Notions of identity and belonging within the landscape of larger global politics figured in many of SWF’s sessions, some prominently and others as a subtext.

The panel on “The Rise Of South-East Asian Speculative Fiction”, which featured Indonesian writer Eka Kurniawan and Singaporean writers Ng Yi-Sheng and J.Y. Yang, grappled with South-East Asia’s similarities and divides, as well as its struggle for a cohesive identity within a global literary world.

Ng pointed out that many South-East Asian speculative fiction writers do not necessarily write about South-East Asia or themes related to the region, preferring instead to write on subjects that were perceived to have a wider audience. Eka pointed out that the lack of a common language among countries in the region also made it more challenging for a unified writing scene to arise.

Panels like “Living Through Adversity”, featuring Singaporean spoken-word artist Deborah Emmanuel, post-apartheid writer Sabata-mpho Mokae, and Fukushima poet Ryoichi Wago, discussed processing pain and trauma through written narratives. Mokae also joined Malaysian writer Golda Mowe and Zafar Anjum of Singapore to speak on “Communi-ties Under Threat”; Mokae writes on the encroaching Westernisation of African languages, Zafar on the current generation’s lack of accessibility to the Urdu language, while Mowe focuses on the Iban people of Sarawak.

Yanagihara (right) in conversation with moderator Michelle Martin.

Yanagihara (right) in conversation with moderator Michelle Martin.

On the panel of “Writing As A Moral Compass”, authors Joanne Harris and Timothy O’Grady discussed their writing through the lens of their moralities.

Meanwhile, in “Dislocation And Cultural Identity In Transition”, Pulitzer-winning Indian-American poet Vijay Seshadri, graphic novelist and Holocaust survivor Miriam Katin, Taiwanese-American novelist Shawna Yang Ryan, and Indian-Canadian dancer/author Gitanjali Kolanad talked about how migration both informs and disrupts one’s sense of identity.

Literature, however, was also where many writers saw hope.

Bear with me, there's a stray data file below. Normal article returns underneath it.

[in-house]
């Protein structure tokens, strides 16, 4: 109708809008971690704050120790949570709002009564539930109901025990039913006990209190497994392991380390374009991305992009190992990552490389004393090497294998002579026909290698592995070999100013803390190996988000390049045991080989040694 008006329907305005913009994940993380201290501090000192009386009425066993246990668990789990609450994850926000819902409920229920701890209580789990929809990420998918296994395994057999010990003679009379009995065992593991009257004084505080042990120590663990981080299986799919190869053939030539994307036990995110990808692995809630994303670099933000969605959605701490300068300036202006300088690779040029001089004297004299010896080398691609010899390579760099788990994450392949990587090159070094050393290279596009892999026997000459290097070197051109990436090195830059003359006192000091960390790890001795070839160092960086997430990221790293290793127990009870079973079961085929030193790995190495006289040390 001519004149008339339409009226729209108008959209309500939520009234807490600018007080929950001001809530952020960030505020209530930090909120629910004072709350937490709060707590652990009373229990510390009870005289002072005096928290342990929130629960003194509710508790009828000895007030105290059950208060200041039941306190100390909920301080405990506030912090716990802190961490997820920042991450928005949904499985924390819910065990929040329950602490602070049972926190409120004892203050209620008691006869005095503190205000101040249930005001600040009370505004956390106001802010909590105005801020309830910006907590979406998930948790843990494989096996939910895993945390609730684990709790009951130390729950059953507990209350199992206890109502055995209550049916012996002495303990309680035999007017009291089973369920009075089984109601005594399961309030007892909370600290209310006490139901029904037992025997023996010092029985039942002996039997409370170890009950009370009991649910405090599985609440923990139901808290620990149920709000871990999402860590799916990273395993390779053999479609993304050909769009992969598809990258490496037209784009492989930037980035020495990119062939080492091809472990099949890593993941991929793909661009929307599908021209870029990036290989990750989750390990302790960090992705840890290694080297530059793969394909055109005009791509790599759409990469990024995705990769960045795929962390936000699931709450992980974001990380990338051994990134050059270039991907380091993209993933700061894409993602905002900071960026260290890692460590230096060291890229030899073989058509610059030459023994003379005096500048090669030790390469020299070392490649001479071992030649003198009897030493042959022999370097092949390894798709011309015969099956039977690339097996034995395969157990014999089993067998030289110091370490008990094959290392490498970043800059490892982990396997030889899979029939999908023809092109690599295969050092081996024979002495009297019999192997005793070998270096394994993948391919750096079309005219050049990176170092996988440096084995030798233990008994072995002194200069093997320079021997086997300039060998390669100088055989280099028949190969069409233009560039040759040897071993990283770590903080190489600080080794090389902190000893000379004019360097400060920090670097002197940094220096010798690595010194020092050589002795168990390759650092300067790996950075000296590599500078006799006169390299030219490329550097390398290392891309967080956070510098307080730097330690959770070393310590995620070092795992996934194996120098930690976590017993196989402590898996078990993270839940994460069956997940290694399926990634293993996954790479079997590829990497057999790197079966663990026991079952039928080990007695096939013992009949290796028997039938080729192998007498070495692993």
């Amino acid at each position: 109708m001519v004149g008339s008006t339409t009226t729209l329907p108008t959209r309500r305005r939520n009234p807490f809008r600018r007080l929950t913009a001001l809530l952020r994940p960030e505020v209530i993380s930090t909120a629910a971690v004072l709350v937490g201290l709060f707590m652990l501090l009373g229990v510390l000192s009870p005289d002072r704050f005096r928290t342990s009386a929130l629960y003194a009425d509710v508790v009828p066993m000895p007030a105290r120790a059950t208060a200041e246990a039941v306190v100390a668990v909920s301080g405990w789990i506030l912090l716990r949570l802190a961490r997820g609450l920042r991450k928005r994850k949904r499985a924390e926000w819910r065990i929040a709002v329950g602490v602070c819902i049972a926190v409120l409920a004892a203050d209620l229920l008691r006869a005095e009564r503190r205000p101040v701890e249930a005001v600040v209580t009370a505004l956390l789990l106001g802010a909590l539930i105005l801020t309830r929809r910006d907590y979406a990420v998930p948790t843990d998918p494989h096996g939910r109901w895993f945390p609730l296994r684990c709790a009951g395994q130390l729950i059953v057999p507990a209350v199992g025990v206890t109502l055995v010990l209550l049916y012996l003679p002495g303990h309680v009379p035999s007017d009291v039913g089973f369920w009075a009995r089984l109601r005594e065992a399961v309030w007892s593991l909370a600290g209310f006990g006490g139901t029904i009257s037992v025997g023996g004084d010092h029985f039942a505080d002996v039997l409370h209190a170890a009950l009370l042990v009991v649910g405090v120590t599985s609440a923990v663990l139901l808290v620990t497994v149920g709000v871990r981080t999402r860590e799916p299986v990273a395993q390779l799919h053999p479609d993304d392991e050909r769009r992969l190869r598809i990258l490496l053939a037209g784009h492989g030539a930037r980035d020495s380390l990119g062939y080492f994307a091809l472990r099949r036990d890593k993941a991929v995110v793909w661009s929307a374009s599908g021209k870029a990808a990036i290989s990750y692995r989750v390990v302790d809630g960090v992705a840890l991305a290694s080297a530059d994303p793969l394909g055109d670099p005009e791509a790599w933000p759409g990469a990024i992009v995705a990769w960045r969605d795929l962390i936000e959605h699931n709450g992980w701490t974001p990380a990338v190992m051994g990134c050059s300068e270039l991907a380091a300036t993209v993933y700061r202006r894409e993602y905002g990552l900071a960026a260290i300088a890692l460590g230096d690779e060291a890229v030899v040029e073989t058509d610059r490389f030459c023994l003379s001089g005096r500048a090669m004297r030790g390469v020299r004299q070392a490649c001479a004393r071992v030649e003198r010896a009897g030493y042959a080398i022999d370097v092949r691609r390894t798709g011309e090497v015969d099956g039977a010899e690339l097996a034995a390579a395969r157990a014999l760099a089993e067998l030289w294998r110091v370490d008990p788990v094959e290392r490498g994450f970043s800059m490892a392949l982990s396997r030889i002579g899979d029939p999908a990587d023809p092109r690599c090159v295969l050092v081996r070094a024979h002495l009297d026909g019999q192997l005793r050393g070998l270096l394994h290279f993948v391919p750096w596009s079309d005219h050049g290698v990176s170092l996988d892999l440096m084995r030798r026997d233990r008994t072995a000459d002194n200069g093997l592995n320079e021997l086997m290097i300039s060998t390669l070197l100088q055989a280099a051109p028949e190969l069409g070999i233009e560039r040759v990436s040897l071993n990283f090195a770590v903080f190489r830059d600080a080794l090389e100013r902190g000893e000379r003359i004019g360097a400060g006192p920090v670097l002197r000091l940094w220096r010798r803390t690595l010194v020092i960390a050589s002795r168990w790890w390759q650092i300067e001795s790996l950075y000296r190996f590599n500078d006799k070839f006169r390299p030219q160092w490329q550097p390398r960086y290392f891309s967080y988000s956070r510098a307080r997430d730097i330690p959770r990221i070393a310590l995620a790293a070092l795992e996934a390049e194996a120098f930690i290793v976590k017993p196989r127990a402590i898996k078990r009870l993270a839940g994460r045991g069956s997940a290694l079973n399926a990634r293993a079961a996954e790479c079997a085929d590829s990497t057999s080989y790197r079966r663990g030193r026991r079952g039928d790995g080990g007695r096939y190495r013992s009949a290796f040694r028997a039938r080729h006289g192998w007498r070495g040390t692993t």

At a panel on “The Allure Of The Otherworldly”, Eka, Harris and Andrew Michael Hurley reflected on “otherworldly” narratives as metaphors for all-too-real issues. Eka said stories perceived as fantastical could help with building acceptance in real life.

“Such stories can help us accept those we see as “others”: unfamiliar cultures or people who are different from us,” said the author of Man Tiger, nominated for the Man Booker International Prize this year.

Yanagihara sees the novel as a space where people can be confronted by real-world difficulties. When asked about her unflinching portrayal of violence in A Little Life, she said, “We live in an era where brutality is more accessible to us than ever, and yet we’re allowed to turn away more easily than ever before. It’s within the novel that we can be immersed in these realities.”

Helen Oyeyemi, award-winning author of books such as Mr Fox and What Is Not Yours Is Not Yours, when asked in her session what makes for powerful writing, said: “If you can make reading not like reading, but more like having your brain touched ….”

Perhaps this sums up why so many of us are seeking answers – to so many questions, on identity, on belonging, on what recent events mean for collective humanity – in literature. What else manages to encompass so much of the world’s struggles and hopes, in a myriad of ways, while also connecting with us so intimately?